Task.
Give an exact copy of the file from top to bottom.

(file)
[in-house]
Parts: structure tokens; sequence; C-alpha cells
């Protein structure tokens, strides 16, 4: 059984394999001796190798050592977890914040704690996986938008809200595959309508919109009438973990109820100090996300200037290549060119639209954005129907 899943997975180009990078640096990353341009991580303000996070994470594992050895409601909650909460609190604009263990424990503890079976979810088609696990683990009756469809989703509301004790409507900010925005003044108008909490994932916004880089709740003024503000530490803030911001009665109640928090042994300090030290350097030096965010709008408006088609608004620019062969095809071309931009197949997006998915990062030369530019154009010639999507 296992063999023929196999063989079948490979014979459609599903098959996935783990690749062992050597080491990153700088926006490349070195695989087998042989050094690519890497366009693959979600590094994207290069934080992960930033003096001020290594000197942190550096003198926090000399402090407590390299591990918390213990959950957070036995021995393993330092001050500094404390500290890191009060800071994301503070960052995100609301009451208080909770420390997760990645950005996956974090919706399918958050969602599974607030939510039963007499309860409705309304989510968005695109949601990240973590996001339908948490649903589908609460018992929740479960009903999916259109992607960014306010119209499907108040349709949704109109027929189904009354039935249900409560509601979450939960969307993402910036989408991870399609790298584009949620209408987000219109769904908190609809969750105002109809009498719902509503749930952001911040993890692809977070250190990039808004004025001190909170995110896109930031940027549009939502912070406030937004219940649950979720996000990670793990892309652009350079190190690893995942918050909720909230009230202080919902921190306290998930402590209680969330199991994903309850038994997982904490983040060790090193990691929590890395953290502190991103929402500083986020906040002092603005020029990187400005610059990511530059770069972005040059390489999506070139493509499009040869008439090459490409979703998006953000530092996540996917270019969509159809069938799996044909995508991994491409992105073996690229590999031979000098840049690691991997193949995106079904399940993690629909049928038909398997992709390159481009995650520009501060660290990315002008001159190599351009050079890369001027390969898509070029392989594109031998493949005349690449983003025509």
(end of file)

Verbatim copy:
[in-house]
Parts: structure tokens; sequence; C-alpha cells
């Protein structure tokens, strides 16, 4: 059984394999001796190798050592977890914040704690996986938008809200595959309508919109009438973990109820100090996300200037290549060119639209954005129907 899943997975180009990078640096990353341009991580303000996070994470594992050895409601909650909460609190604009263990424990503890079976979810088609696990683990009756469809989703509301004790409507900010925005003044108008909490994932916004880089709740003024503000530490803030911001009665109640928090042994300090030290350097030096965010709008408006088609608004620019062969095809071309931009197949997006998915990062030369530019154009010639999507 296992063999023929196999063989079948490979014979459609599903098959996935783990690749062992050597080491990153700088926006490349070195695989087998042989050094690519890497366009693959979600590094994207290069934080992960930033003096001020290594000197942190550096003198926090000399402090407590390299591990918390213990959950957070036995021995393993330092001050500094404390500290890191009060800071994301503070960052995100609301009451208080909770420390997760990645950005996956974090919706399918958050969602599974607030939510039963007499309860409705309304989510968005695109949601990240973590996001339908948490649903589908609460018992929740479960009903999916259109992607960014306010119209499907108040349709949704109109027929189904009354039935249900409560509601979450939960969307993402910036989408991870399609790298584009949620209408987000219109769904908190609809969750105002109809009498719902509503749930952001911040993890692809977070250190990039808004004025001190909170995110896109930031940027549009939502912070406030937004219940649950979720996000990670793990892309652009350079190190690893995942918050909720909230009230202080919902921190306290998930402590209680969330199991994903309850038994997982904490983040060790090193990691929590890395953290502190991103929402500083986020906040002092603005020029990187400005610059990511530059770069972005040059390489999506070139493509499009040869008439090459490409979703998006953000530092996540996917270019969509159809069938799996044909995508991994491409992105073996690229590999031979000098840049690691991997193949995106079904399940993690629909049928038909398997992709390159481009995650520009501060660290990315002008001159190599351009050079890369001027390969898509070029392989594109031998493949005349690449983003025509």